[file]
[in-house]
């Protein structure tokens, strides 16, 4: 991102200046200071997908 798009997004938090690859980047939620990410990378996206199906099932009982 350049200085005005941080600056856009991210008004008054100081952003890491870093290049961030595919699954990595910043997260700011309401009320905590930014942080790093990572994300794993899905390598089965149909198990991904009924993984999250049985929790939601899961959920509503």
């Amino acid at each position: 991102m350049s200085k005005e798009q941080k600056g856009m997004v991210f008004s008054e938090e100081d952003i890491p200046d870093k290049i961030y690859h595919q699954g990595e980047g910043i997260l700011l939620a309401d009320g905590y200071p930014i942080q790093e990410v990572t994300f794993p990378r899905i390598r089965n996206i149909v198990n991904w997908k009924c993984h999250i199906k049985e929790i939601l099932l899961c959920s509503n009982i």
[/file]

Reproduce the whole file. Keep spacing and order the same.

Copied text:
[in-house]
């Protein structure tokens, strides 16, 4: 991102200046200071997908 798009997004938090690859980047939620990410990378996206199906099932009982 350049200085005005941080600056856009991210008004008054100081952003890491870093290049961030595919699954990595910043997260700011309401009320905590930014942080790093990572994300794993899905390598089965149909198990991904009924993984999250049985929790939601899961959920509503």
């Amino acid at each position: 991102m350049s200085k005005e798009q941080k600056g856009m997004v991210f008004s008054e938090e100081d952003i890491p200046d870093k290049i961030y690859h595919q699954g990595e980047g910043i997260l700011l939620a309401d009320g905590y200071p930014i942080q790093e990410v990572t994300f794993p990378r899905i390598r089965n996206i149909v198990n991904w997908k009924c993984h999250i199906k049985e929790i939601l099932l899961c959920s509503n009982i």